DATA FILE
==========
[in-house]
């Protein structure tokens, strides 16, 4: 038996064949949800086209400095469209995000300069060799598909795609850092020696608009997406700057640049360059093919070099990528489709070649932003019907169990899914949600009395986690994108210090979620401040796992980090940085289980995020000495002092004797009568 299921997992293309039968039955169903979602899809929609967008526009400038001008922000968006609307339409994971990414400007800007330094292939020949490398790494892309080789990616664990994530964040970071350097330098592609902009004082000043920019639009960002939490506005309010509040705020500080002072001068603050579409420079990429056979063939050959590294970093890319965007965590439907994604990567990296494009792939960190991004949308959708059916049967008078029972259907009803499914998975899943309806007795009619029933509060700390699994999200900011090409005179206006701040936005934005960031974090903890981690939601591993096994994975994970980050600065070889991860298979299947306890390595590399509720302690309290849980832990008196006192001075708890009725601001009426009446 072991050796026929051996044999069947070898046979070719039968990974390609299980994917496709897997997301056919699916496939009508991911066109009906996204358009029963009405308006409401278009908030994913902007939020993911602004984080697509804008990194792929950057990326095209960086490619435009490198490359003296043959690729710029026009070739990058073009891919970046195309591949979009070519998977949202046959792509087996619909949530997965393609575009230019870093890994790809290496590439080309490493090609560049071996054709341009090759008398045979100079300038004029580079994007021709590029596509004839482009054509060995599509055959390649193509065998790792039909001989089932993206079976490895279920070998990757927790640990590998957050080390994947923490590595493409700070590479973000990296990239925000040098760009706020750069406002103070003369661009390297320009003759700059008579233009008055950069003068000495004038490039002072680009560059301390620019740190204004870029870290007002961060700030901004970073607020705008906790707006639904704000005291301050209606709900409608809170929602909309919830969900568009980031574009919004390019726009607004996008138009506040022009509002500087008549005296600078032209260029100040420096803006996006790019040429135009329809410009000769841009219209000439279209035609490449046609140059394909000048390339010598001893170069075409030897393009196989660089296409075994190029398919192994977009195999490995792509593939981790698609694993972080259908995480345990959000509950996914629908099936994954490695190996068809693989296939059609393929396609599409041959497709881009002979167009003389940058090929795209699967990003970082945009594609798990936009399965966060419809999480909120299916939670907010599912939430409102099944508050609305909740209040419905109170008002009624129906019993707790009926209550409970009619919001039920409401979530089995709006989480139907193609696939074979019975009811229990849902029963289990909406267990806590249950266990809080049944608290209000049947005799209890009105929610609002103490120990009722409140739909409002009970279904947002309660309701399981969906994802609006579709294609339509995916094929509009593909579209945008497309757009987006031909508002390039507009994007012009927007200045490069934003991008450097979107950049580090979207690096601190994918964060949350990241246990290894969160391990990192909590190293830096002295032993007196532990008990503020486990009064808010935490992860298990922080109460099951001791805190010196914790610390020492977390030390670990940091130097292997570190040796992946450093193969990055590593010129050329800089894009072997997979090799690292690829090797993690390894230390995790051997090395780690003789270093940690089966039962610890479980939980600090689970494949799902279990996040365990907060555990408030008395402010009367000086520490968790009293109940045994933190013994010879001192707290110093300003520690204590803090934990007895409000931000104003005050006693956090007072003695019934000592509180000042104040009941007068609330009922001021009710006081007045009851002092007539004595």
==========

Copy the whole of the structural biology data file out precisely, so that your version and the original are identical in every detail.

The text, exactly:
[in-house]
């Protein structure tokens, strides 16, 4: 038996064949949800086209400095469209995000300069060799598909795609850092020696608009997406700057640049360059093919070099990528489709070649932003019907169990899914949600009395986690994108210090979620401040796992980090940085289980995020000495002092004797009568 299921997992293309039968039955169903979602899809929609967008526009400038001008922000968006609307339409994971990414400007800007330094292939020949490398790494892309080789990616664990994530964040970071350097330098592609902009004082000043920019639009960002939490506005309010509040705020500080002072001068603050579409420079990429056979063939050959590294970093890319965007965590439907994604990567990296494009792939960190991004949308959708059916049967008078029972259907009803499914998975899943309806007795009619029933509060700390699994999200900011090409005179206006701040936005934005960031974090903890981690939601591993096994994975994970980050600065070889991860298979299947306890390595590399509720302690309290849980832990008196006192001075708890009725601001009426009446 072991050796026929051996044999069947070898046979070719039968990974390609299980994917496709897997997301056919699916496939009508991911066109009906996204358009029963009405308006409401278009908030994913902007939020993911602004984080697509804008990194792929950057990326095209960086490619435009490198490359003296043959690729710029026009070739990058073009891919970046195309591949979009070519998977949202046959792509087996619909949530997965393609575009230019870093890994790809290496590439080309490493090609560049071996054709341009090759008398045979100079300038004029580079994007021709590029596509004839482009054509060995599509055959390649193509065998790792039909001989089932993206079976490895279920070998990757927790640990590998957050080390994947923490590595493409700070590479973000990296990239925000040098760009706020750069406002103070003369661009390297320009003759700059008579233009008055950069003068000495004038490039002072680009560059301390620019740190204004870029870290007002961060700030901004970073607020705008906790707006639904704000005291301050209606709900409608809170929602909309919830969900568009980031574009919004390019726009607004996008138009506040022009509002500087008549005296600078032209260029100040420096803006996006790019040429135009329809410009000769841009219209000439279209035609490449046609140059394909000048390339010598001893170069075409030897393009196989660089296409075994190029398919192994977009195999490995792509593939981790698609694993972080259908995480345990959000509950996914629908099936994954490695190996068809693989296939059609393929396609599409041959497709881009002979167009003389940058090929795209699967990003970082945009594609798990936009399965966060419809999480909120299916939670907010599912939430409102099944508050609305909740209040419905109170008002009624129906019993707790009926209550409970009619919001039920409401979530089995709006989480139907193609696939074979019975009811229990849902029963289990909406267990806590249950266990809080049944608290209000049947005799209890009105929610609002103490120990009722409140739909409002009970279904947002309660309701399981969906994802609006579709294609339509995916094929509009593909579209945008497309757009987006031909508002390039507009994007012009927007200045490069934003991008450097979107950049580090979207690096601190994918964060949350990241246990290894969160391990990192909590190293830096002295032993007196532990008990503020486990009064808010935490992860298990922080109460099951001791805190010196914790610390020492977390030390670990940091130097292997570190040796992946450093193969990055590593010129050329800089894009072997997979090799690292690829090797993690390894230390995790051997090395780690003789270093940690089966039962610890479980939980600090689970494949799902279990996040365990907060555990408030008395402010009367000086520490968790009293109940045994933190013994010879001192707290110093300003520690204590803090934990007895409000931000104003005050006693956090007072003695019934000592509180000042104040009941007068609330009922001021009710006081007045009851002092007539004595």